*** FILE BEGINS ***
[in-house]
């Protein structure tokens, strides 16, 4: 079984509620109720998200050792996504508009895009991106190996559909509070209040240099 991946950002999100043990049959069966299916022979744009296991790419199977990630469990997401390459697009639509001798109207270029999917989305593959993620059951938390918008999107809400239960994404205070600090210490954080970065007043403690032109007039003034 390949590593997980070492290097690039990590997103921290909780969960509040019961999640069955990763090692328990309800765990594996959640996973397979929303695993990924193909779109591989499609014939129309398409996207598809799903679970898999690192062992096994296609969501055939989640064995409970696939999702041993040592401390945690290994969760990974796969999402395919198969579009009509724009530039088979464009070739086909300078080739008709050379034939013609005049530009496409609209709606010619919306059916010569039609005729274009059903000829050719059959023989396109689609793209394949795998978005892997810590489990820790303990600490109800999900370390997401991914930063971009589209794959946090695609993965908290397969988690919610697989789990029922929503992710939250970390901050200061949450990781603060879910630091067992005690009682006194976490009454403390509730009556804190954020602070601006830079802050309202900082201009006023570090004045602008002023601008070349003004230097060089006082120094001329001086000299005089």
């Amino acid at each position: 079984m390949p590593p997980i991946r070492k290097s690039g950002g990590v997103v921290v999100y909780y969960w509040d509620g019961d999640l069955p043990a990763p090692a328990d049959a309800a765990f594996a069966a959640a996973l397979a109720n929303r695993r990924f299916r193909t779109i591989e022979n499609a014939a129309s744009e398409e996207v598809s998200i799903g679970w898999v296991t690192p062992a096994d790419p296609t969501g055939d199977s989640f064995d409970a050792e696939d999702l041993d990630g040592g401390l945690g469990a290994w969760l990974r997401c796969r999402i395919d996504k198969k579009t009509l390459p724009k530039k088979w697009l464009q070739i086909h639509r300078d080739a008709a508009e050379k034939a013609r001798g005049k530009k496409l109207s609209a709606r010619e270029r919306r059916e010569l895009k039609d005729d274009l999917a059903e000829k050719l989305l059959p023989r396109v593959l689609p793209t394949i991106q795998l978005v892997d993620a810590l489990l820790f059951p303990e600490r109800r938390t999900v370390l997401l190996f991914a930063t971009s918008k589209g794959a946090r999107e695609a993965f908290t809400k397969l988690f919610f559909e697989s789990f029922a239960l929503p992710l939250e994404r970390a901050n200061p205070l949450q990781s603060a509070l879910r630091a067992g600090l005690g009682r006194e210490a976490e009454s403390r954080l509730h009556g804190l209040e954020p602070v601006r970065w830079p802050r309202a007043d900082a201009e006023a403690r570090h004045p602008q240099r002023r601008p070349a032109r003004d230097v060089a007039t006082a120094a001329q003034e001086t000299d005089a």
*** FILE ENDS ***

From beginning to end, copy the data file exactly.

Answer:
[in-house]
């Protein structure tokens, strides 16, 4: 079984509620109720998200050792996504508009895009991106190996559909509070209040240099 991946950002999100043990049959069966299916022979744009296991790419199977990630469990997401390459697009639509001798109207270029999917989305593959993620059951938390918008999107809400239960994404205070600090210490954080970065007043403690032109007039003034 390949590593997980070492290097690039990590997103921290909780969960509040019961999640069955990763090692328990309800765990594996959640996973397979929303695993990924193909779109591989499609014939129309398409996207598809799903679970898999690192062992096994296609969501055939989640064995409970696939999702041993040592401390945690290994969760990974796969999402395919198969579009009509724009530039088979464009070739086909300078080739008709050379034939013609005049530009496409609209709606010619919306059916010569039609005729274009059903000829050719059959023989396109689609793209394949795998978005892997810590489990820790303990600490109800999900370390997401991914930063971009589209794959946090695609993965908290397969988690919610697989789990029922929503992710939250970390901050200061949450990781603060879910630091067992005690009682006194976490009454403390509730009556804190954020602070601006830079802050309202900082201009006023570090004045602008002023601008070349003004230097060089006082120094001329001086000299005089």
């Amino acid at each position: 079984m390949p590593p997980i991946r070492k290097s690039g950002g990590v997103v921290v999100y909780y969960w509040d509620g019961d999640l069955p043990a990763p090692a328990d049959a309800a765990f594996a069966a959640a996973l397979a109720n929303r695993r990924f299916r193909t779109i591989e022979n499609a014939a129309s744009e398409e996207v598809s998200i799903g679970w898999v296991t690192p062992a096994d790419p296609t969501g055939d199977s989640f064995d409970a050792e696939d999702l041993d990630g040592g401390l945690g469990a290994w969760l990974r997401c796969r999402i395919d996504k198969k579009t009509l390459p724009k530039k088979w697009l464009q070739i086909h639509r300078d080739a008709a508009e050379k034939a013609r001798g005049k530009k496409l109207s609209a709606r010619e270029r919306r059916e010569l895009k039609d005729d274009l999917a059903e000829k050719l989305l059959p023989r396109v593959l689609p793209t394949i991106q795998l978005v892997d993620a810590l489990l820790f059951p303990e600490r109800r938390t999900v370390l997401l190996f991914a930063t971009s918008k589209g794959a946090r999107e695609a993965f908290t809400k397969l988690f919610f559909e697989s789990f029922a239960l929503p992710l939250e994404r970390a901050n200061p205070l949450q990781s603060a509070l879910r630091a067992g600090l005690g009682r006194e210490a976490e009454s403390r954080l509730h009556g804190l209040e954020p602070v601006r970065w830079p802050r309202a007043d900082a201009e006023a403690r570090h004045p602008q240099r002023r601008p070349a032109r003004d230097v060089a007039t006082a120094a001329q003034e001086t000299d005089a």